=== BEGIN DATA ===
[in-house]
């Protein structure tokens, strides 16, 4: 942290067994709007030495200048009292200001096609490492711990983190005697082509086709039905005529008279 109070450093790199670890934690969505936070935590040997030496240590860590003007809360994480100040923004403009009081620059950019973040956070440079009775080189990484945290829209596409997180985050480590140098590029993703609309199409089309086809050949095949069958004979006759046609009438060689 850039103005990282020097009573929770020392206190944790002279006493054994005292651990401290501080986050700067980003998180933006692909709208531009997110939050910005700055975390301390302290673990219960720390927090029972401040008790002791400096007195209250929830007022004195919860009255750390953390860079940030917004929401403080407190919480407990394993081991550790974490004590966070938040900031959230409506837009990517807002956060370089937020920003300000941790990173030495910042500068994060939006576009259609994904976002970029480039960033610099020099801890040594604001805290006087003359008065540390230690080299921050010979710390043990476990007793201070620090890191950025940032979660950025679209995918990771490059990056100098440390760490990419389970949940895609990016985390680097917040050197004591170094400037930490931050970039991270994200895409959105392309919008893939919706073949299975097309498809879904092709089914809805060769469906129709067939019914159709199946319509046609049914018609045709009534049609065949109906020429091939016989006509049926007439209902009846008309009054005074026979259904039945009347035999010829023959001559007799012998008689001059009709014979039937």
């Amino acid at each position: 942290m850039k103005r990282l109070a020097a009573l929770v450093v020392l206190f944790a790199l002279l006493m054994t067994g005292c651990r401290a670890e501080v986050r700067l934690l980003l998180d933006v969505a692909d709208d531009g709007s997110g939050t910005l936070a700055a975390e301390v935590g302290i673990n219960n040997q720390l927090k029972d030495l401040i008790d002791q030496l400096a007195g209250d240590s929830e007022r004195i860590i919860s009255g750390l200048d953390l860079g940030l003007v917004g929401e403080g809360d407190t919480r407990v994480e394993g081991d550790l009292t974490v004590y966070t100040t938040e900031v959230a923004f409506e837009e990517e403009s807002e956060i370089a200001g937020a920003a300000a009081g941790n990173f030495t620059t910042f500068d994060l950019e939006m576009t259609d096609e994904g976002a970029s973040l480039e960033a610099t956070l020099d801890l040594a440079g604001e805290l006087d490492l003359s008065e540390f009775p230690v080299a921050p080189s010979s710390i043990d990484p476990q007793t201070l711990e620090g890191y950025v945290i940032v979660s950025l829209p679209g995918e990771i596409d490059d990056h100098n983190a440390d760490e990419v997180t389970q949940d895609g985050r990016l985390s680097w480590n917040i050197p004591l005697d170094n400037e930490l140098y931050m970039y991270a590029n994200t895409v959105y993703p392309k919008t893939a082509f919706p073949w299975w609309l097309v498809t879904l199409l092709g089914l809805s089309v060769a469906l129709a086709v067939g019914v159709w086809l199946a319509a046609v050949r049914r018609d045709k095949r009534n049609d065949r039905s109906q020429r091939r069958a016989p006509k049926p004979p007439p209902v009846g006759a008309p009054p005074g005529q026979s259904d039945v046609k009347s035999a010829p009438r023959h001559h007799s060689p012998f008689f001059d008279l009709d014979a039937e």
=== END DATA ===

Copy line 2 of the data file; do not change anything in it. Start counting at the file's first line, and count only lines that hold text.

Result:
């Protein structure tokens, strides 16, 4: 942290067994709007030495200048009292200001096609490492711990983190005697082509086709039905005529008279 109070450093790199670890934690969505936070935590040997030496240590860590003007809360994480100040923004403009009081620059950019973040956070440079009775080189990484945290829209596409997180985050480590140098590029993703609309199409089309086809050949095949069958004979006759046609009438060689 850039103005990282020097009573929770020392206190944790002279006493054994005292651990401290501080986050700067980003998180933006692909709208531009997110939050910005700055975390301390302290673990219960720390927090029972401040008790002791400096007195209250929830007022004195919860009255750390953390860079940030917004929401403080407190919480407990394993081991550790974490004590966070938040900031959230409506837009990517807002956060370089937020920003300000941790990173030495910042500068994060939006576009259609994904976002970029480039960033610099020099801890040594604001805290006087003359008065540390230690080299921050010979710390043990476990007793201070620090890191950025940032979660950025679209995918990771490059990056100098440390760490990419389970949940895609990016985390680097917040050197004591170094400037930490931050970039991270994200895409959105392309919008893939919706073949299975097309498809879904092709089914809805060769469906129709067939019914159709199946319509046609049914018609045709009534049609065949109906020429091939016989006509049926007439209902009846008309009054005074026979259904039945009347035999010829023959001559007799012998008689001059009709014979039937």